Following the diagnosis of Alzheimer’s Disease, there are only a small number of non-experimental treatment options available for the patient with Alzheimer’s Disease. Among the drugs that are available are Cyclospanol, Pavabid, and Vasodilan. Hydergine, an ergot alkaloid, is, according to Aronson, the most widely used medication for treating Alzheimer’s Disease. The evidence shows that there is at least a portion of the population that is very receptive to this drug, and who have shown good improvements upon taking it.
While there is only a limited number of treatments currently available, there are a large number of experimental treatment approaches that are currently being researched. Among these are nootropic agents, peptides, brain cell implantation, and Nerve Growth Factor (NGF). Nootropic agents are believed to improve cognitive functioning without the side effects that are characteristic of other psychoactive medications. Peptides tend to aid attention and mood rather than memory. Brain cell implantation has been shown in some cases to yield excellent results; however, those results were only temporary, and the effects of the disease returned within a few days. However, this high level of success, even if only for a few days, may show the right direction to take in searching for a treatment of the disease. Nerve Growth Factor, a peptide, has been shown to help stop the loss of the characteristic loss of acetylcholine associated with Alzheimer’s Disease. Thus, while current treatments are very limited, it seems as if there are at least two experimental treatment methods that have been shown in laboratory tests to be very promising in Alzheimer’s research, viz., brain cell implantation, and Nerve Growth Factor.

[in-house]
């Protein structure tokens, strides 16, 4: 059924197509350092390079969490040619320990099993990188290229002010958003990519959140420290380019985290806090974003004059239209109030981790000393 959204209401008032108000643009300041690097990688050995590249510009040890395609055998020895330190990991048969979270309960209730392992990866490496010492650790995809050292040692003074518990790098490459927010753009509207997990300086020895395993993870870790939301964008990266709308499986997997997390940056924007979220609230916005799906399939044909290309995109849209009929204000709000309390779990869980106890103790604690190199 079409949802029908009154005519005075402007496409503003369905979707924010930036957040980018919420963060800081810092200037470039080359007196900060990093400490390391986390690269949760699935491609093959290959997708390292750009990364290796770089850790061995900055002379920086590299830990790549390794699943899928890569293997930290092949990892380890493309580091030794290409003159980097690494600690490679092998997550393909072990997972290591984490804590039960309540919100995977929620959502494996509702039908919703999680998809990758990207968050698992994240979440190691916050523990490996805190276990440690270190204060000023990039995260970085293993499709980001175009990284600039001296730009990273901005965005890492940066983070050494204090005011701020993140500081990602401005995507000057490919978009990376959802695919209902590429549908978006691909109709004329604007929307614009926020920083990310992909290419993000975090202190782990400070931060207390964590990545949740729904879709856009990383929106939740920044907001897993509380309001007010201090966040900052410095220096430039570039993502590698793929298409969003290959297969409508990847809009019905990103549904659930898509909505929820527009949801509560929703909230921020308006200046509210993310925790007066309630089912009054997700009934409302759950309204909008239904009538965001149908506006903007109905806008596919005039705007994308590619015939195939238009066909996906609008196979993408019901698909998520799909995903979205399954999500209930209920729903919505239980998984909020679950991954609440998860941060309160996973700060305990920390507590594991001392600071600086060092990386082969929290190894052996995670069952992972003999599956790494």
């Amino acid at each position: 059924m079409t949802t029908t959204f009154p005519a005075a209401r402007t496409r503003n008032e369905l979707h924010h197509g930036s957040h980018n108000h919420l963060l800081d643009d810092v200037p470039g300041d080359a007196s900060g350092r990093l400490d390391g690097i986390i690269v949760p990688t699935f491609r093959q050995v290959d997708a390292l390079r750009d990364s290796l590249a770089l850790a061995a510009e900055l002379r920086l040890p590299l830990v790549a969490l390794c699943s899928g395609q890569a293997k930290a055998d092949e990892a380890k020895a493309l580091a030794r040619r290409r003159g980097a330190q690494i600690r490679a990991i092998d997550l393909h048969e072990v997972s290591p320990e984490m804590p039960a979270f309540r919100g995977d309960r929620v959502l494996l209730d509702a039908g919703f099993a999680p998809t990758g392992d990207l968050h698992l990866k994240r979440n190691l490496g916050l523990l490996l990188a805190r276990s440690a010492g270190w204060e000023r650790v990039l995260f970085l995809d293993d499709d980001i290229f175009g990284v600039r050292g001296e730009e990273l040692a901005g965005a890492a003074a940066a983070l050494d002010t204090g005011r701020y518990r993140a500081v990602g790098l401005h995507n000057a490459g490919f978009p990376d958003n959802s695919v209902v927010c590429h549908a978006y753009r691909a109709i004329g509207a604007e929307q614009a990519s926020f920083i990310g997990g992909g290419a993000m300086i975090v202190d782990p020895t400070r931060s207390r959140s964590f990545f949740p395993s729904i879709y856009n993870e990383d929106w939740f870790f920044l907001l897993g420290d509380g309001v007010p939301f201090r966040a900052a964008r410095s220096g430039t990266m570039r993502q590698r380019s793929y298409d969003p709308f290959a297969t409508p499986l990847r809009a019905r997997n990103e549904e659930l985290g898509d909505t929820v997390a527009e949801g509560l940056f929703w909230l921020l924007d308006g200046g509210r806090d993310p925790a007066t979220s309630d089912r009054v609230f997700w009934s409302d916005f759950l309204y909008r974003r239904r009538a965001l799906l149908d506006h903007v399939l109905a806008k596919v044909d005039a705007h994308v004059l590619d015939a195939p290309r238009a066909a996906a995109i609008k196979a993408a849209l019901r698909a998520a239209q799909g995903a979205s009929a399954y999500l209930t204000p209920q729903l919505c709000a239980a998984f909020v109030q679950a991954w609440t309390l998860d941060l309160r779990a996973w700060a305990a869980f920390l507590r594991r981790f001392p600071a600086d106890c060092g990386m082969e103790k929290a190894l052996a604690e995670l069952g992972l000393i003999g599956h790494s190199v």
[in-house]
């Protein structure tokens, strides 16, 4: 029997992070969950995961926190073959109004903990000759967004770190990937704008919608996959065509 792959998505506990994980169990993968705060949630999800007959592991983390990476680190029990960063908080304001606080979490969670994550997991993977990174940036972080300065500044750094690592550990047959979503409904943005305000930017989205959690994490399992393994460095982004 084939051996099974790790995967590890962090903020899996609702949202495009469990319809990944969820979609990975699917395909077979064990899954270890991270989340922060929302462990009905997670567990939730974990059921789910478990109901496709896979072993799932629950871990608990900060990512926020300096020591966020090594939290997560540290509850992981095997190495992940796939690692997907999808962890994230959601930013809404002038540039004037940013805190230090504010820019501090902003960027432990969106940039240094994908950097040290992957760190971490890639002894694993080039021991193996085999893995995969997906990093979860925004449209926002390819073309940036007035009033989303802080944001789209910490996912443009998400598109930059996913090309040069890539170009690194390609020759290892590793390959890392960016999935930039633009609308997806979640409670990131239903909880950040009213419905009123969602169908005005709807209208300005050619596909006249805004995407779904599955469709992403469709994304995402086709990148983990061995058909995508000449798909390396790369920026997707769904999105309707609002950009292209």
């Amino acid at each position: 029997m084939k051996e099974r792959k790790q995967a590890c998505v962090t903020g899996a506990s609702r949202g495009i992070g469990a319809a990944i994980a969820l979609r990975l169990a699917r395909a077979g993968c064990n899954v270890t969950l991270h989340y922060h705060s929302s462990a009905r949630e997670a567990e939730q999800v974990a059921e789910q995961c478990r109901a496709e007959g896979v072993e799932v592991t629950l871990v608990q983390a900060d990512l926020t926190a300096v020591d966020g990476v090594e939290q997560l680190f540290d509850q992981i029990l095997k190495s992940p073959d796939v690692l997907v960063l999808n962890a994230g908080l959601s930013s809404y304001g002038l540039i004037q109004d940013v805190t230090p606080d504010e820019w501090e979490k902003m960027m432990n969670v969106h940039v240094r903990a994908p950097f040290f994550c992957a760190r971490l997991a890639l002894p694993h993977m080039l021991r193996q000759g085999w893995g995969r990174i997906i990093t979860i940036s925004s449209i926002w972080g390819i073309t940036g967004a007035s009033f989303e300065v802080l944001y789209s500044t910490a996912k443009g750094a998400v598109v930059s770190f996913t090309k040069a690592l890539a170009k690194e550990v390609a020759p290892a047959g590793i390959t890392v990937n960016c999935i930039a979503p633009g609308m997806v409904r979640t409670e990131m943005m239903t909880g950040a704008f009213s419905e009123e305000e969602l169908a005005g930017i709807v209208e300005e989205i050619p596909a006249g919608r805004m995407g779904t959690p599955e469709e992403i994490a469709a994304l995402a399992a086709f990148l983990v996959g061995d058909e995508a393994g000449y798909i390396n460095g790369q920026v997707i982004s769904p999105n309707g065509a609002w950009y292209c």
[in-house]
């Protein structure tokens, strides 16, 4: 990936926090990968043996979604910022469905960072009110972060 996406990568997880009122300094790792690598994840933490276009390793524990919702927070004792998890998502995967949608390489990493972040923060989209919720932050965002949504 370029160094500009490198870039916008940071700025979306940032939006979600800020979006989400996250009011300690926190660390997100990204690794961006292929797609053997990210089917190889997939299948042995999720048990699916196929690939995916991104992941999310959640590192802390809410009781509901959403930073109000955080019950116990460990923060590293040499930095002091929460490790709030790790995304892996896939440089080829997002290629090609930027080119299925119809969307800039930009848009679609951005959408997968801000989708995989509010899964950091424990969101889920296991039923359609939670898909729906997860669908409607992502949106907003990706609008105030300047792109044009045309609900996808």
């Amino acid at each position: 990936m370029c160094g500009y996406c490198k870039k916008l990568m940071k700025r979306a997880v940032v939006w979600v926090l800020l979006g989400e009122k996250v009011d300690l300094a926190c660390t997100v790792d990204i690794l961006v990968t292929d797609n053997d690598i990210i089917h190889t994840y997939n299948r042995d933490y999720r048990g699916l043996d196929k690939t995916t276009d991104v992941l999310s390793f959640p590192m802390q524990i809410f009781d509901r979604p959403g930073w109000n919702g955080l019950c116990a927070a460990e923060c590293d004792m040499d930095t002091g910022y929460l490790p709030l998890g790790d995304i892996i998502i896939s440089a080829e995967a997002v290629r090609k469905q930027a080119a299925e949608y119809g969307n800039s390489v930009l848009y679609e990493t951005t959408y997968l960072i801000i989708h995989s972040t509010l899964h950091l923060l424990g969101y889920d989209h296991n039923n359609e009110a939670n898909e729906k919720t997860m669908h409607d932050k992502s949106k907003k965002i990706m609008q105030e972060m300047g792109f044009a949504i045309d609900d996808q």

Now that the causes, effects, diagnosis, and treatment of Alzheimer’s Disease have been discussed, let us examine a more practical aspect of Alzheimer’s Disease, namely, how to prepare one’s home for the care of a patient with Alzheimer’s Disease. As listed in “The Complete Guide to Alzheimer’s-Proofing Your Home” by Mark L. Warner, preparing one’s home should begin with the analyzing of the home, and the determining whether one of the following major projects is necessary for the safe and healthy care of one’s loved one:
A) Adding a bathroom
B) Converting a room
C) Preparing a care-giver’s room
D) Adding a washer/dryer
A, B, and D above are crucial, should they be necessary, to the safe and supportive care of one with Alzheimer’s Disease. Demensia may cause one to forget simple things like the location of crucial places such as a bathroom, or laundry room. Thus, in order to prevent undue emotional stress, any or all of the above steps should be taken to ensure that the patient can find essential areas without a sense of spatial or temporal dislocation.